While the federal Liberals have pledged to make progress toward a national pharmacare program through a recent deal with the NDP, health care advocates warn those efforts are moving too slowly — putting people’s health at risk and taking a financial toll on Canada’s hospital system.
The government recently announced a “supply-and-confidence” agreement that could see the Liberals stay in power until 2025 in exchange for action on several NDP priorities, including dental care and pharmacare programs.
But there’s little to suggest drug access will be a major focus in the latest federal budget expected on Thursday.
The Liberals intend to pass a Canada Pharmacare Act by the end of 2023, then task the National Drug Agency with developing a national formulary of essential medicines and a bulk purchasing plan by the end of their agreement with the NDP.
It’s “concerning” that such an open-ended timeline means building a national pharmacare program likely won’t happen until the next election cycle, said Dr. Nav Persaud, Canada research chair in health justice and a staff physician at St. Michael’s Hospital in Toronto.
“Multiple reports have detailed how including medicines in our publicly funded system would improve access, improve health, reduce the need for hospitalizations, emergency room visits, and also save billions of dollars both through direct savings, through lowering prices and through the need for health care,” he said.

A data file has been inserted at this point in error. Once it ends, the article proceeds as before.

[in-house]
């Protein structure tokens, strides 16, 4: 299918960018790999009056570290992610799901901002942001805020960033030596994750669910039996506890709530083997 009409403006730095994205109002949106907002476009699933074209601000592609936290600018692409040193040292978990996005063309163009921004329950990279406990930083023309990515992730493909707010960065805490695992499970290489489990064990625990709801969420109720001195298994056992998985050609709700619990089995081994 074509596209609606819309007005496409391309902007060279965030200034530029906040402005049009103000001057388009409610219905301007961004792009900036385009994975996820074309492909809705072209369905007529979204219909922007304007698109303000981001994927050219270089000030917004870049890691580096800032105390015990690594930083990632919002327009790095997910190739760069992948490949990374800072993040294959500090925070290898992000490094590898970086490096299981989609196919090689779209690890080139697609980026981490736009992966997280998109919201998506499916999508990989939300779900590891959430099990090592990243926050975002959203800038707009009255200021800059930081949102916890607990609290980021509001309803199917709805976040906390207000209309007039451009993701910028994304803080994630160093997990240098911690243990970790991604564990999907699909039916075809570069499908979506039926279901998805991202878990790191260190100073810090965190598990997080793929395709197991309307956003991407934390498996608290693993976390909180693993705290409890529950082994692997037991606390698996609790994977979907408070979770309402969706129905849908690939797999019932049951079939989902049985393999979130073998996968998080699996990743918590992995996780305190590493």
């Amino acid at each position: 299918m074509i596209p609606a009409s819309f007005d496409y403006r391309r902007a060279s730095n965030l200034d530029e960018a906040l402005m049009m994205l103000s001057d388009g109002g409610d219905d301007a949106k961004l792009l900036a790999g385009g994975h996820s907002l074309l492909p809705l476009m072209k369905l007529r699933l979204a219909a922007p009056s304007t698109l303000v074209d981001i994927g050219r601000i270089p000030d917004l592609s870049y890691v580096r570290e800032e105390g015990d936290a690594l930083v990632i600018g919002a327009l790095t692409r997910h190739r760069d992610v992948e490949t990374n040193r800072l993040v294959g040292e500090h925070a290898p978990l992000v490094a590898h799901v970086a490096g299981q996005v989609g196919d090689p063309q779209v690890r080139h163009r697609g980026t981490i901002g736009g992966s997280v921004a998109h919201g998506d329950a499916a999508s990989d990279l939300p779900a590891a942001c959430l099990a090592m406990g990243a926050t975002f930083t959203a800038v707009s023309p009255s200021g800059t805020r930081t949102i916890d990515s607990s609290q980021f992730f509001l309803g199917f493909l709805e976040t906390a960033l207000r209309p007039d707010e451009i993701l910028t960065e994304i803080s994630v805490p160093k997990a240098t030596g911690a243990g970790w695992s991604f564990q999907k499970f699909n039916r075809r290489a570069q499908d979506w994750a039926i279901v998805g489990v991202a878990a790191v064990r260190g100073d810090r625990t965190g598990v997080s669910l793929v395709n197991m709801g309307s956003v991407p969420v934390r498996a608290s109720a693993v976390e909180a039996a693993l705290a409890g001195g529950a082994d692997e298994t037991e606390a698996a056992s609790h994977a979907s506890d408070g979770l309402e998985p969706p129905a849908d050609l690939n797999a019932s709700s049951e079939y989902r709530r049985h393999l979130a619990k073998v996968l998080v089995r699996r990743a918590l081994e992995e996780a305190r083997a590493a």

“But much more important than that saved money would be the improved health, and avoided death.”
Research suggests billions in annual savings
Back in 2019, a sweeping report on pharmacare from the federal Advisory Council on the Implementation of National Pharmacare, led by Dr. Eric Hoskins, stressed how people’s lives can suffer if they skip needed prescription drugs, and noted a Canada-wide program could eventually lead to system-wide savings of nearly $5 billion annually.
Other research from a University of British Columbia and University of Toronto team suggested those savings could be even higher, at more than $7 billion each year.
“Even though many Canadians have some form of coverage, Canada relies on a confusing patchwork of over 100 public prescription drug plans and over 100,000 private plans — with a variety of premiums, copayments, deductibles and annual limits,” Hoskins wrote in his report.
“For a family or a single patient with a complex condition, those costs can add up to a significant barrier.”
Roughly 20 per cent of Canadians have inadequate drug coverage or no coverage at all and must pay out of pocket, he continued.
The Liberals made universal pharmacare a core piece of their election platform in 2019, but by the 2021 campaign, it was barely mentioned by the party.
On the campaign trail that year, NDP leader Jagmeet Singh claimed a federal pharmacare program that would allow Canadians to access drugs with their health card could cost roughly $10 billion, while saving the provinces around $4 billion.
Singh later criticized Justin Trudeau’s government after the next budget left out spending to develop the program, with the NDP leader saying the Liberals chose to please “big pharma” over working families.
NDP health critic Don Davies recently told the Canadian Press that he expects the Liberal government will fulfil its renewed promise to deliver national pharmacare — but perhaps not all at once.
“You get it started, and then you build on it,” Davies said in an interview last month.
Persaud, however, said faster action is needed to make up for previous “broken” promises.
“It’s pretty clear that your health card should work at pharmacies just like it works in the emergency room, or when you see your family doctor or before you have to have heart surgery,” he said.
“People have to make really tough decisions about rationing their use of insulin or making decisions about paying the rent or buying their medications. And these are decisions that nobody should have to make.”